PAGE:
In Arabidopsis thaliana (Arabidopsis) plant reproduction, pollen grains land on the stigma of a flower, adhere to the papillae of the stigma, and signal them to initiate hydration and germination of the compatible pollen grain [26, 41]. Upon germination, a pollen tube will extend through the style and transmitting tract of the pistil and emerge into an ovule chamber, where it targets a female gametophyte (FG) and completes double fertilization. The two synergid cells (synergids) found at the micropylar end of the FG are transfer cells, which are specialized in secretion of factors for proper communication with and reception of the pollen tube .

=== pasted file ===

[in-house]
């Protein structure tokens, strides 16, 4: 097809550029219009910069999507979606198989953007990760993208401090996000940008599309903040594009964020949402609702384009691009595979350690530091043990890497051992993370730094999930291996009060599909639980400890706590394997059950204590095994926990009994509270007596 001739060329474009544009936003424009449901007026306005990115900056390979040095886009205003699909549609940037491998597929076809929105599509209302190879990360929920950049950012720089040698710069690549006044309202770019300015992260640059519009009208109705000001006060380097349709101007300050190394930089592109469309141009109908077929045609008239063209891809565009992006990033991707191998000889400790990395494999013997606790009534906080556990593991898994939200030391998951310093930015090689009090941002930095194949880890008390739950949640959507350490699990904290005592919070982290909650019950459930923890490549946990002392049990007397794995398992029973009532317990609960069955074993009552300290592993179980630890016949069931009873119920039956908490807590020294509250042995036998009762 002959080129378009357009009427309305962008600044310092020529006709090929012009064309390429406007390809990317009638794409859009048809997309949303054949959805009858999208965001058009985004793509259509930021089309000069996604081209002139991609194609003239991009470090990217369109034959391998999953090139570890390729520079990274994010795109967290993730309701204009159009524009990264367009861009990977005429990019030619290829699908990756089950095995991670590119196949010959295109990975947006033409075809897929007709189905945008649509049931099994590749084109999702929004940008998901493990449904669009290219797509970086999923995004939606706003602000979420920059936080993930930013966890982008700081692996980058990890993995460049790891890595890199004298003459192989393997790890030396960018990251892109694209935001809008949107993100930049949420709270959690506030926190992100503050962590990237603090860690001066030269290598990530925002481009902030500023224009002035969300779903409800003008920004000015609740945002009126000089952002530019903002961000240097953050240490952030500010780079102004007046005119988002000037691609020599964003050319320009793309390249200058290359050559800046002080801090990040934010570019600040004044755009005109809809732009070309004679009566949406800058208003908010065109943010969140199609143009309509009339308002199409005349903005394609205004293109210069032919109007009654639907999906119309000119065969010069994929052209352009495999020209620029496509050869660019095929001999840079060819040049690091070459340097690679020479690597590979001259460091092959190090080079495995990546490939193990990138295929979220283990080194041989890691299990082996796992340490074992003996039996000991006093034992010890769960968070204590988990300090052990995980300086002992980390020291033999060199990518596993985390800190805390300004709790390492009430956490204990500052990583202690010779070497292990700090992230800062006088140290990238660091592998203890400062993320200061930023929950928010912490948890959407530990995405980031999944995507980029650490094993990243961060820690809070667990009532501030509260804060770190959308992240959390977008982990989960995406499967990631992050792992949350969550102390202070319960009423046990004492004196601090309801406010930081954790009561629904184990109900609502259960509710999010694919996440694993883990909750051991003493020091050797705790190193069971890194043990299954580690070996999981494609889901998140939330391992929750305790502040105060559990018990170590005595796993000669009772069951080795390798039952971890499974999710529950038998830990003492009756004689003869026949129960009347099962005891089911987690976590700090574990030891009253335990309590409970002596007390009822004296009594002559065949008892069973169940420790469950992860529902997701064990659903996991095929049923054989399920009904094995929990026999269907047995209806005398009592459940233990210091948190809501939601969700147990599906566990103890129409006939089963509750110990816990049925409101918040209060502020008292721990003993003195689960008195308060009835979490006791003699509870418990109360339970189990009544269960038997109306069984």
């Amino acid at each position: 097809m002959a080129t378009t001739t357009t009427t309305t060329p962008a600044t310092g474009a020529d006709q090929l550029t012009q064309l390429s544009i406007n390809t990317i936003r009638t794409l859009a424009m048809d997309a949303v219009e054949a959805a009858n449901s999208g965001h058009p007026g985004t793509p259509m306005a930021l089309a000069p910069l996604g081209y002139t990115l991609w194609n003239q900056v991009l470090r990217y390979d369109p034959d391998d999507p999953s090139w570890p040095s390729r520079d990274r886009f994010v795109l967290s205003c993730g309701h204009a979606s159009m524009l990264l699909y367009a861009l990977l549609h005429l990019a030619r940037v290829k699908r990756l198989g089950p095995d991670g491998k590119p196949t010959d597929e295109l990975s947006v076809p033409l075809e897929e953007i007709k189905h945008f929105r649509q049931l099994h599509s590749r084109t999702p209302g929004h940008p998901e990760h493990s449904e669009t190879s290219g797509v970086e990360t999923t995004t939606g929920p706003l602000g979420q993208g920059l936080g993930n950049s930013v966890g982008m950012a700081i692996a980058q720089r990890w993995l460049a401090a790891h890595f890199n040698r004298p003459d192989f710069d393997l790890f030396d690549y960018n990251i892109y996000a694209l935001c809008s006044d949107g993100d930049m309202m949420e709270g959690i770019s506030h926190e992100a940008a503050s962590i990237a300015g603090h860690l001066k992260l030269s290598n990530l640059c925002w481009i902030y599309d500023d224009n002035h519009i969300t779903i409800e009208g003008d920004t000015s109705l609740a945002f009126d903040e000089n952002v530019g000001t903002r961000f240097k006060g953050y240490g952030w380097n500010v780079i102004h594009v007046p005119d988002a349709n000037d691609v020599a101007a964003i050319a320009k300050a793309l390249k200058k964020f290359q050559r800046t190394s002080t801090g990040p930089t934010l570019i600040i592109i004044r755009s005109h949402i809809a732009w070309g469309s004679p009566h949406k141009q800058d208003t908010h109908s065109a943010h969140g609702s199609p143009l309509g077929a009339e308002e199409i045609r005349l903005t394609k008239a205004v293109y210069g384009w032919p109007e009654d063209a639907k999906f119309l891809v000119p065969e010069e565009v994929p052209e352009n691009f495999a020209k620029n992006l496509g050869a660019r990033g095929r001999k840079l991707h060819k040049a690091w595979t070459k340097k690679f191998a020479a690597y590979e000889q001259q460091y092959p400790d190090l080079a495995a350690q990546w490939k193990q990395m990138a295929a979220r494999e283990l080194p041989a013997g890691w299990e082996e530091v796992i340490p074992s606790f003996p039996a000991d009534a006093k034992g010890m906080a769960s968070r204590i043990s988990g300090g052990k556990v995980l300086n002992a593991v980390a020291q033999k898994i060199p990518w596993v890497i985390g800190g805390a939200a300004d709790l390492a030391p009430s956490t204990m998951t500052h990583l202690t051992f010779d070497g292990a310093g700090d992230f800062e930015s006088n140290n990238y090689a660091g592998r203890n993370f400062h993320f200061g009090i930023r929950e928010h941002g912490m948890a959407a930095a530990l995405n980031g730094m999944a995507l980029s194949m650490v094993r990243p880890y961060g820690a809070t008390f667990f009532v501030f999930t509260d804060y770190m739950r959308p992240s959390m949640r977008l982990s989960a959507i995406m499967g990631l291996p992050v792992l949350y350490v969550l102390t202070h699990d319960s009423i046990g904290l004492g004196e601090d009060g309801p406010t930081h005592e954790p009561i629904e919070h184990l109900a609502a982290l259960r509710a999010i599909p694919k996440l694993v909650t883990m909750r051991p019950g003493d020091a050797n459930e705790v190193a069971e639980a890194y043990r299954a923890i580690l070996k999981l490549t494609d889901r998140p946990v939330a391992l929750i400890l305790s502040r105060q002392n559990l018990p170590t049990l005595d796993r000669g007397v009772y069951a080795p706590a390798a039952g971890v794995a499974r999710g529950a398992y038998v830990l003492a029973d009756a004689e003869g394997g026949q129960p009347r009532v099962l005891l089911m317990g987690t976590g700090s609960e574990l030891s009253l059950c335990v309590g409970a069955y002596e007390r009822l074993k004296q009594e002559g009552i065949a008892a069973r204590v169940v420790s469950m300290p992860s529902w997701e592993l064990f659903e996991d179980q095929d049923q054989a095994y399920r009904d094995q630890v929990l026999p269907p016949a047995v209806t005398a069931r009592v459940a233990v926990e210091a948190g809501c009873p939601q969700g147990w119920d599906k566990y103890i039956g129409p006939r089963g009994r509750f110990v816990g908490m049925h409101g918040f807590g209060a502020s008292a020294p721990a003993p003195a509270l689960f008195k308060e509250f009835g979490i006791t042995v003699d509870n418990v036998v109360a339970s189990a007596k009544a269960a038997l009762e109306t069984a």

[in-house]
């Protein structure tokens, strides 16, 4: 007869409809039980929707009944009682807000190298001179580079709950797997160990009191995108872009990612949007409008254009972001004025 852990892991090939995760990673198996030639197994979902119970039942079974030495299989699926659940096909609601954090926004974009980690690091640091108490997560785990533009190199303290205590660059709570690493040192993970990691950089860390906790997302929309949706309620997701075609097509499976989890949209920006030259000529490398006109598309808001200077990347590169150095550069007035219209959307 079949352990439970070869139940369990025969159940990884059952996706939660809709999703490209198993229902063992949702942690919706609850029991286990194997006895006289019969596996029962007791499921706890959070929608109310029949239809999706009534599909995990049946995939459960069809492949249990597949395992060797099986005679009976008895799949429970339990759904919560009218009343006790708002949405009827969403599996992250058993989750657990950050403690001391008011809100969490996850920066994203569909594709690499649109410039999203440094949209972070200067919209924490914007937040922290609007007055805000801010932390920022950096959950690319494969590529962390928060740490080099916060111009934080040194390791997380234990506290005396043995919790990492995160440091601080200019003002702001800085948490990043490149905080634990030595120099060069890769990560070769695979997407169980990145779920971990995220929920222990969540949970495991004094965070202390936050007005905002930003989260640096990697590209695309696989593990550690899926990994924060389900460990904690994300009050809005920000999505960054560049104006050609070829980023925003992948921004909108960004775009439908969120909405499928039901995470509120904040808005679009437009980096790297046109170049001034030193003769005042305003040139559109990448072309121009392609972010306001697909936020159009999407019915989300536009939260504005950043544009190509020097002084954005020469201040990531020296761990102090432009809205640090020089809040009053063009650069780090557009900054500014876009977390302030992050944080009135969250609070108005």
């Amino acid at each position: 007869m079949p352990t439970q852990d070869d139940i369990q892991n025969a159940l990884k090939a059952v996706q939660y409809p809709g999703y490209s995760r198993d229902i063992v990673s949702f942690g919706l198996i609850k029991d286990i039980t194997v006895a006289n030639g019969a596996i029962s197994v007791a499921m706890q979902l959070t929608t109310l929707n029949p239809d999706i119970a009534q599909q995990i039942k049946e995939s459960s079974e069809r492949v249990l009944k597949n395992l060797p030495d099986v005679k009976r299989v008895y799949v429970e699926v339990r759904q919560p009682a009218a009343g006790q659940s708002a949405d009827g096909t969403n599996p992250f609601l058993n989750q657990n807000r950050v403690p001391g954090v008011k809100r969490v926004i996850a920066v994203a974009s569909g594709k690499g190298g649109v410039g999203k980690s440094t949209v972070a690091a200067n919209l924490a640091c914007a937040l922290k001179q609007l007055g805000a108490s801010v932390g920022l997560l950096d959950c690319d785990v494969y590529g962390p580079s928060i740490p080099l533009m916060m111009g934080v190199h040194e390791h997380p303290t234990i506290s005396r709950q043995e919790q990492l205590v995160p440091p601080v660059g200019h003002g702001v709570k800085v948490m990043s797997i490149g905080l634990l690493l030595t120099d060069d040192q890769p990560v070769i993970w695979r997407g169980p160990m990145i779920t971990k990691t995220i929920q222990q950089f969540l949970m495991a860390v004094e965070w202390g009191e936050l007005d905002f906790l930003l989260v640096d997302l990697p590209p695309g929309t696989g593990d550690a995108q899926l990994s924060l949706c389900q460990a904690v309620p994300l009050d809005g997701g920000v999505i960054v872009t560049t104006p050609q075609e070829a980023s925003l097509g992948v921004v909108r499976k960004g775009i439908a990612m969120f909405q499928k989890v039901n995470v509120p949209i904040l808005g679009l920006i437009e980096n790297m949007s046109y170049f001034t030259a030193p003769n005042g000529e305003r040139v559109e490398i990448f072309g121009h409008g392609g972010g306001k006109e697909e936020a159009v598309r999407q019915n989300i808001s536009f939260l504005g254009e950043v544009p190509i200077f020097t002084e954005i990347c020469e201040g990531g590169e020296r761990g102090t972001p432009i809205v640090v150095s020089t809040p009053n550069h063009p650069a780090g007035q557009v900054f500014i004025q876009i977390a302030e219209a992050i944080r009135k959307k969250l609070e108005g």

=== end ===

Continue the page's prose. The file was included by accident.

Synergids develop a region of highly dense cell wall and plasma membrane invaginations at their micropylar end called the filiform apparatus (FA) that is shared by both synergids. Extensive plasma membrane invaginations in the FA increases the total surface area of the synergids, promoting secretion of proteins and molecules out of the cell and generating an extracellular microenvironment conducive to attraction  and reception  of pollen tubes. After entering the ovary chamber, pollen tubes respond to the chemoattractants from the synergid cells, migrate steadfastly to an ovule, enter the micropylar opening in the ovule, and reach the FA of the synergid cells, the first physical point of contact between the pollen tube and the synergid cells . The cessation of pollen tube growth in one of the synergids (receptive synergid cell) and subsequent release of sperm cells to induce double fertilization is collectively called pollen tube reception, a process that is regulated by genes expressed in both gametophytes .